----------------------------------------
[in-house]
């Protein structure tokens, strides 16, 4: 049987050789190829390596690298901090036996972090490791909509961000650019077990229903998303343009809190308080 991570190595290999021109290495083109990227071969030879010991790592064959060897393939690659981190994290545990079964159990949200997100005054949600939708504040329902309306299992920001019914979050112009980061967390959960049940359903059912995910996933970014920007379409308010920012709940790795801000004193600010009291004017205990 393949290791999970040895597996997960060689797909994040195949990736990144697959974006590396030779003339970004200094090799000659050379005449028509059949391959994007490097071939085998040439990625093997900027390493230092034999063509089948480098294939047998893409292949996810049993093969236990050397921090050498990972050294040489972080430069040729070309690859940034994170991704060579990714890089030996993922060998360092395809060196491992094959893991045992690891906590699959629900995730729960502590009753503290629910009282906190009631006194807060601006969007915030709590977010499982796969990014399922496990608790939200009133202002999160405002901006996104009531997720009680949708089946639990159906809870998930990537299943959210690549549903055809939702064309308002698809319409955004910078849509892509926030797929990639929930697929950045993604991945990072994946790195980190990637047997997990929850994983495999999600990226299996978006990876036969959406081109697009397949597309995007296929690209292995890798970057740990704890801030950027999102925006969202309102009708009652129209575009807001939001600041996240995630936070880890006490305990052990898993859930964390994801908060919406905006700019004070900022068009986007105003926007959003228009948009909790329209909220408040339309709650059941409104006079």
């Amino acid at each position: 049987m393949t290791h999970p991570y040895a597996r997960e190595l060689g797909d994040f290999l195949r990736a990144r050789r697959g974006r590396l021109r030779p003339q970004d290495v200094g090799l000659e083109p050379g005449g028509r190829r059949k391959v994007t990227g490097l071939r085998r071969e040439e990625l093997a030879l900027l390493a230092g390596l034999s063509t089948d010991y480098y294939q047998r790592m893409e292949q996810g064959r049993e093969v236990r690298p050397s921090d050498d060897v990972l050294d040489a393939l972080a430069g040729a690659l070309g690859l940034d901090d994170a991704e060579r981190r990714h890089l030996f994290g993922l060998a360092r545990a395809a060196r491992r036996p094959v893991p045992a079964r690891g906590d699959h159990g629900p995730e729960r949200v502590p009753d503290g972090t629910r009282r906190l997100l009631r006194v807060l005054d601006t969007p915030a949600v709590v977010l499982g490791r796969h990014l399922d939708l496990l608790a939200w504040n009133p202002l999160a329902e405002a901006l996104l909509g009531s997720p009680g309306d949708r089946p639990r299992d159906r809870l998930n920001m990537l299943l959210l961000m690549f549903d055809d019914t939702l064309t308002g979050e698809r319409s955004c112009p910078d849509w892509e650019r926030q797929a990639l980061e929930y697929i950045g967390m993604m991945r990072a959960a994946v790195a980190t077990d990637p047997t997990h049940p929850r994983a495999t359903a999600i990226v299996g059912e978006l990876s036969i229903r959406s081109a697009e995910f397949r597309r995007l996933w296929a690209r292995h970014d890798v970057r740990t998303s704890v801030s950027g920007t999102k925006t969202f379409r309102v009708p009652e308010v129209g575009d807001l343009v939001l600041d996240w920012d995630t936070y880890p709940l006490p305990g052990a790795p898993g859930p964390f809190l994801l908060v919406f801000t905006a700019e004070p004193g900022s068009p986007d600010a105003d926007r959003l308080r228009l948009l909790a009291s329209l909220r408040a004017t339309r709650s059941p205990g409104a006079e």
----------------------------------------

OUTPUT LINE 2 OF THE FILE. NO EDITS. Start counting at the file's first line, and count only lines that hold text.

């Protein structure tokens, strides 16, 4: 049987050789190829390596690298901090036996972090490791909509961000650019077990229903998303343009809190308080 991570190595290999021109290495083109990227071969030879010991790592064959060897393939690659981190994290545990079964159990949200997100005054949600939708504040329902309306299992920001019914979050112009980061967390959960049940359903059912995910996933970014920007379409308010920012709940790795801000004193600010009291004017205990 393949290791999970040895597996997960060689797909994040195949990736990144697959974006590396030779003339970004200094090799000659050379005449028509059949391959994007490097071939085998040439990625093997900027390493230092034999063509089948480098294939047998893409292949996810049993093969236990050397921090050498990972050294040489972080430069040729070309690859940034994170991704060579990714890089030996993922060998360092395809060196491992094959893991045992690891906590699959629900995730729960502590009753503290629910009282906190009631006194807060601006969007915030709590977010499982796969990014399922496990608790939200009133202002999160405002901006996104009531997720009680949708089946639990159906809870998930990537299943959210690549549903055809939702064309308002698809319409955004910078849509892509926030797929990639929930697929950045993604991945990072994946790195980190990637047997997990929850994983495999999600990226299996978006990876036969959406081109697009397949597309995007296929690209292995890798970057740990704890801030950027999102925006969202309102009708009652129209575009807001939001600041996240995630936070880890006490305990052990898993859930964390994801908060919406905006700019004070900022068009986007105003926007959003228009948009909790329209909220408040339309709650059941409104006079």